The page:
Unshelved: What I Read in March

Books are the quietest and most constant of friends; they are the most accessible and wisest of counselors, and the most patient of teachers
~
Charles William Eliot
 
As part of my routine blogging, I am constantly trying to expose the importance of reading. Part of that includes motivating others with what I have read over the past month. In this edition you will see several that I have read for book reviews, a couple of commentaries, and some fiction books from a series I simply enjoy reading.  The first three include book reviews, and if interested, clicking on the title will take you to purchase the books mentioned here. So here is what I read in March:
1) The Expositor’s Bible Handbook: Old Testament by Dr. Greg Harris: The title may seem intimidating, and it is geared towards pastors seeking to prepare their sermon, but this is an incredible book more about studying the Bible. It is a book that I recommend without hesitation and you can read my review of the book by clicking here.
2) The Curious Christian by Barnabas Piper: I was pleasantly surprised by how much I enjoyed this work by Barnabas Piper. Piper does a great job of not only explaining curiosity, but bringing forth principles to engage it for Christian growth. You can read my full review of this book by clicking here.
3) Work and Our Labor in the Lord by James Hamilton Jr.: After becoming a Christian, I failed to make the connection between my faith and my work. It’s unfortunate that such a basic concept goes untaught. Hamilton, who does well at teaching on a given topic from a biblical theology perspective and he does well at examining work across all of Scripture. You can read my review of this book by clicking here.
4) John (Zondervan Exegetical Commentary on the New Testament) by Edward Klink III: I am a big fan of the Zondervan Exegetical Commentary on the New Testament and am looking forward to its completion. So far they have released 11 of a planned 20 volumes, the most recent being the Gospel of John.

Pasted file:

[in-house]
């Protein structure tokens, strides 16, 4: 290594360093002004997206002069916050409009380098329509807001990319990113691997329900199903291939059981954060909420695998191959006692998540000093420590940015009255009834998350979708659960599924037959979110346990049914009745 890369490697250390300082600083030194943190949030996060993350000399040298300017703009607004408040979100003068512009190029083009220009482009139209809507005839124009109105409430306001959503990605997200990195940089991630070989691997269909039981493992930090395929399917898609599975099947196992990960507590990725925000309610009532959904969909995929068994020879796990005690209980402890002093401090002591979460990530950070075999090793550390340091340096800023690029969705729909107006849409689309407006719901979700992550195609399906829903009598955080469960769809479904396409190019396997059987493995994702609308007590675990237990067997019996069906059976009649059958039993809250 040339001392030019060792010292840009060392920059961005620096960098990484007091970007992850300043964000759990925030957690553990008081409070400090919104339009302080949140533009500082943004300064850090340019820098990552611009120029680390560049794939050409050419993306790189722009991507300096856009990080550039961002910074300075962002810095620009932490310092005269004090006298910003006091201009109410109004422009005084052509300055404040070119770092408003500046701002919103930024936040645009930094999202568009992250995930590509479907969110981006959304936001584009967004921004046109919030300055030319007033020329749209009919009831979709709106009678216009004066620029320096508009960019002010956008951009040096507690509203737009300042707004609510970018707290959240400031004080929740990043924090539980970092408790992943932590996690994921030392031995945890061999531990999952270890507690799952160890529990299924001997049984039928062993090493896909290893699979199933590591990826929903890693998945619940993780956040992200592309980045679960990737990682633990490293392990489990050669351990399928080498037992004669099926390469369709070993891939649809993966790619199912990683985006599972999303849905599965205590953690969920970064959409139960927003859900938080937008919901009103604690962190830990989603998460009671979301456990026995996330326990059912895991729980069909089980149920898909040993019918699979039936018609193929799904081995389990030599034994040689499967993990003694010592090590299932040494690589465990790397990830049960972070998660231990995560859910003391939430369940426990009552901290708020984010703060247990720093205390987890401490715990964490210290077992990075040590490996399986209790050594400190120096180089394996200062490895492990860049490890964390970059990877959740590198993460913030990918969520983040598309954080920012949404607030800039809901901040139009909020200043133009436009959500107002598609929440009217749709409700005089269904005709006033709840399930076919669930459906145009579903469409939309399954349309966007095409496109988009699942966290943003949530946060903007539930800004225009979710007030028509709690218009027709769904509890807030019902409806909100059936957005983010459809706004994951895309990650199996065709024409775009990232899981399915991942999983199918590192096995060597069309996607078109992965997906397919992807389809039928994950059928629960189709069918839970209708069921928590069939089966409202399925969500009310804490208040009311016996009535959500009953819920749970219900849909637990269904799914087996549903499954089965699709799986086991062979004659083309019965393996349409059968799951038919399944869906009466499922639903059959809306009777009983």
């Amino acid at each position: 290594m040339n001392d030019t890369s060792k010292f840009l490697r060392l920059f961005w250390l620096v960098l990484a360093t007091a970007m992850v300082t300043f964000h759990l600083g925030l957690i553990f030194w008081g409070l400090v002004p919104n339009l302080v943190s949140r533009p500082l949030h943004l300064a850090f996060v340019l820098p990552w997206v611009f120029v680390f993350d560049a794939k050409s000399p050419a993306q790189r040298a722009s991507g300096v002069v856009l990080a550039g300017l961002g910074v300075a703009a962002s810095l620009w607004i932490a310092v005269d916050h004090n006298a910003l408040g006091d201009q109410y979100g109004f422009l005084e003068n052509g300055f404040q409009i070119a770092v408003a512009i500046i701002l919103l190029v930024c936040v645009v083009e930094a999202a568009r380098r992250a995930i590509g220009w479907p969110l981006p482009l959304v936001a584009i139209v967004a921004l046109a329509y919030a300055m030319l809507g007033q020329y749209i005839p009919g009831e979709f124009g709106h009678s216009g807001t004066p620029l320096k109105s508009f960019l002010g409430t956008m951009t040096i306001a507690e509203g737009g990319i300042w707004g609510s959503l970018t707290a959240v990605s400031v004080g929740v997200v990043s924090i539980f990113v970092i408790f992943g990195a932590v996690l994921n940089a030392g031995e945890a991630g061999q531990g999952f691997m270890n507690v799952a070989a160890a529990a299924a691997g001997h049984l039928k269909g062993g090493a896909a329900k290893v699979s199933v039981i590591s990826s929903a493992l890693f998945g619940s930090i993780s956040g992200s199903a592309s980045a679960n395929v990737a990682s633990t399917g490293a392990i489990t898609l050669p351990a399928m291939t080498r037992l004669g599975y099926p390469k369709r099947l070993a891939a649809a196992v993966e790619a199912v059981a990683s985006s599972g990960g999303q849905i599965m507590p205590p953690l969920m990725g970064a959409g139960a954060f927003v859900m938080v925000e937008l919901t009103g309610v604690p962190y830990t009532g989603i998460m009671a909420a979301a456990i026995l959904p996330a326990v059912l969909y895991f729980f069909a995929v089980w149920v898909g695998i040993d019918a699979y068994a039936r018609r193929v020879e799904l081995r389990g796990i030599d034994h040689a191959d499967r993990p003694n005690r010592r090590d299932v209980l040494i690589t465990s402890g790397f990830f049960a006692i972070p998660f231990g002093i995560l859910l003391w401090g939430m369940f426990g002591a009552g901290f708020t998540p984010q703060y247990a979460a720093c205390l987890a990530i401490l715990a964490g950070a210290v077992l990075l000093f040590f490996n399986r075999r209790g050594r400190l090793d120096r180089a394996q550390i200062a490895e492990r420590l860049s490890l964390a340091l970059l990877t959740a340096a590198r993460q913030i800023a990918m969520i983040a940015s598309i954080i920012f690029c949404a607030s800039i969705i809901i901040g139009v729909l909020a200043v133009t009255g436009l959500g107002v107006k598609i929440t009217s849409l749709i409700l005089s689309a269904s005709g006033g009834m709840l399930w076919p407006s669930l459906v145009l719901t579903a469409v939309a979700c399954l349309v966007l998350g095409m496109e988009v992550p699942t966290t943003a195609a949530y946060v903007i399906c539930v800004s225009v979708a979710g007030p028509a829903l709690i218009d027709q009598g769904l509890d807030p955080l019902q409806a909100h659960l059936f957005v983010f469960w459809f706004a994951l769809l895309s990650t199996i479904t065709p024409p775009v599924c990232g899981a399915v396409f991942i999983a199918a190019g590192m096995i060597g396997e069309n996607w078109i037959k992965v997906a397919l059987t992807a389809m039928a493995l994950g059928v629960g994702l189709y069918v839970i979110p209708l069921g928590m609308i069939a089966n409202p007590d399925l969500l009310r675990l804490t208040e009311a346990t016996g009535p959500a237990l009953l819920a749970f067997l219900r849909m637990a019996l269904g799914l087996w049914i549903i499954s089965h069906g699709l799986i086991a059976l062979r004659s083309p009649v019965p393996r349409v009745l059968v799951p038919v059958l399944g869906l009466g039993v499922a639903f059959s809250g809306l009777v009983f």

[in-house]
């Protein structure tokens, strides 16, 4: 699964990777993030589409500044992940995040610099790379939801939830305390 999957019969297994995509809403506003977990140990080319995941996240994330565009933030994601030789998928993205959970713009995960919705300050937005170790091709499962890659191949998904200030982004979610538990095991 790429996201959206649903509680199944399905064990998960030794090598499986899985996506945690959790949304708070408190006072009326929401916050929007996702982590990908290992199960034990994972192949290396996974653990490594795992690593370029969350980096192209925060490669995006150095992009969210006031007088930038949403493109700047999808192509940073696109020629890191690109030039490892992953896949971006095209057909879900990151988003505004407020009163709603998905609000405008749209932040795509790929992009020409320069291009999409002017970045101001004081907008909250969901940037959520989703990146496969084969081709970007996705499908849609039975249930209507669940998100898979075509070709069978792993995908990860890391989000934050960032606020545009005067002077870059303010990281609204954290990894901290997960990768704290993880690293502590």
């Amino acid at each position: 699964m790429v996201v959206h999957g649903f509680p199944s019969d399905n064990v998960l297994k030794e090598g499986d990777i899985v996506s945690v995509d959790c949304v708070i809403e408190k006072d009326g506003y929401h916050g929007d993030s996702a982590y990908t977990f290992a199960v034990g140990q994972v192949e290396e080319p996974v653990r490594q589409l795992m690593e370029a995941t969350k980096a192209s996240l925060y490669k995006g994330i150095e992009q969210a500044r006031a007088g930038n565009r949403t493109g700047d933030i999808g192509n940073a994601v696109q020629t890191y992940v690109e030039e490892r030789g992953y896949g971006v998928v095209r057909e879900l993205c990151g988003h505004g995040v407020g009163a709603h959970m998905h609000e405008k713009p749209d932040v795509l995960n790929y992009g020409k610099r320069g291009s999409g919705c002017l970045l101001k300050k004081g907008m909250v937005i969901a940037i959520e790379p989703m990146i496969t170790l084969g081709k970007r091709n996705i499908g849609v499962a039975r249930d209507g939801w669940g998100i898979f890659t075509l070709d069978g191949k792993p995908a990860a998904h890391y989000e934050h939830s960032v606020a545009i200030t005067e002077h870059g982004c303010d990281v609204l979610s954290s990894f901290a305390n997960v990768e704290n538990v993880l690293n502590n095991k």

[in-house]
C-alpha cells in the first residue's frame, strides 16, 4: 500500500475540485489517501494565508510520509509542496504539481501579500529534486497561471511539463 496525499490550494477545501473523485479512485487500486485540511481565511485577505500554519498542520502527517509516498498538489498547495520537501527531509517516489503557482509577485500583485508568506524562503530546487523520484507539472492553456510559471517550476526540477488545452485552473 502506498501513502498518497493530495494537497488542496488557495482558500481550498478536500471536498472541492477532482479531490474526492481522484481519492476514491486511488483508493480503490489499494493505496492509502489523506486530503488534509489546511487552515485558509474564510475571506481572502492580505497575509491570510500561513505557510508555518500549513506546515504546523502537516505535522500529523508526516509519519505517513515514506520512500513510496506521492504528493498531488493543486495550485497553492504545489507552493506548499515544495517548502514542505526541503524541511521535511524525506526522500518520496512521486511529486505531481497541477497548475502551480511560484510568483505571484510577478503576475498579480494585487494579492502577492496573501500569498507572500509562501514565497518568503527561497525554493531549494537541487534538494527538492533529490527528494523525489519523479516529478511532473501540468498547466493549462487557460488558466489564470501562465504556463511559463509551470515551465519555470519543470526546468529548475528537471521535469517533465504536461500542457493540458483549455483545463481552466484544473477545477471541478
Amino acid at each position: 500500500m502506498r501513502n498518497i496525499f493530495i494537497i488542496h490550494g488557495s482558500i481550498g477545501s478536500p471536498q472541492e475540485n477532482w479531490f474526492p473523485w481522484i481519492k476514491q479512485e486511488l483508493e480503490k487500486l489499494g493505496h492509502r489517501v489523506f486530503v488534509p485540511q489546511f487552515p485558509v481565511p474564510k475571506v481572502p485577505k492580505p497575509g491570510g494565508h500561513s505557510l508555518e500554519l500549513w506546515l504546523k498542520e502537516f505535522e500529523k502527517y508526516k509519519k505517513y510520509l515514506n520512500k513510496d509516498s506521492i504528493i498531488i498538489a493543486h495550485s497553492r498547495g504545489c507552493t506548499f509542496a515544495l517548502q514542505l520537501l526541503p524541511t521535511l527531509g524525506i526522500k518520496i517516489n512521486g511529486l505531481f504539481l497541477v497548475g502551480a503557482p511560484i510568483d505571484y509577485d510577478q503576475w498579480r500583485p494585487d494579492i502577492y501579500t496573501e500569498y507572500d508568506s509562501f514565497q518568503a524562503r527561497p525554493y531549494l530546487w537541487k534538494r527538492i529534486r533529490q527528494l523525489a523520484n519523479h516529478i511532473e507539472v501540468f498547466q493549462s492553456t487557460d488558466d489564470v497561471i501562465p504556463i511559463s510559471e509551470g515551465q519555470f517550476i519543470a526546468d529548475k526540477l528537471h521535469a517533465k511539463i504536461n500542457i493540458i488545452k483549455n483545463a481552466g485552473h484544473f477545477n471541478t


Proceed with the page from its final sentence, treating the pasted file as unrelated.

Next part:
5) James, 1 & 2 Peter, & Jude (Teach the Text Commentary Series) Jim Samra: Baker Books had plans for a commentary series on the entire Bible, yet after releasing about half the volumes have cancelled the series following the release of a several volumes in 2017 and 2018 (and even those releases have been scaled down to not include the color coding and pictures of previous releases). It bothers me when things are unfinished and yet, there are some concerns about the series that makes the move by Baker Books unsurprising. Realistically, I wasn’t very impressed with this particular volume.
6) Quick Tips for Busy Families by Jay Payleitner: I was really excited about this book when asked to review it. However, I found it to be lacking quite a bit. Basically it is a book of varying tips for families of how to spend time together and grow the relationship. However, these are very basic and often very situation specific, so often times not they are not feasible for everyone. A quick search on the internet could come up with similar results. You can read my review of the book here.
7) At Home with Books by Estelle Ellis and Caroline Seebohm: Last year I came across a slew of great coffee table books about books. Those quickly made it to my wish list and I have been fortunate to collect a couple of them recently. This one is a photo essay of collector’s personal libraries. The book is a bit dated (from the 90’s) but it was a fun read with some good quotes throughout.
8) The ESV Reader’s Bible: The Pentateuch: Many Bible readers were quite excited when Crossway released a six-volume set of the ESV Reader’s Bible in October. The sheer quality of the set is quite pleasing, but even more important is the reading experience of the Bible. As I follow my Bible reading plan for 2017, I have been utilizing this set , finishing the first volume (Genesis – Deuteronomy) in March.
9) Plague Ship by Clive Cussler: I enjoy reading fiction, especially at the end of a long day. Last year I discovered author Clive Cussler and have enjoyed his writing because every book I have read so far has been unpredictable. He has several series going, and I have been working my way through The Oregon Files which currently consists of 11 books (and one more planned for 2017).
10) Corsair by Clive Cussler: Corsair immediately follows Plague Ship listed above, so it was merely a continuation of what I already read.
Everyone reads at different levels and speeds, but they key is to be reading. So what have you read this month?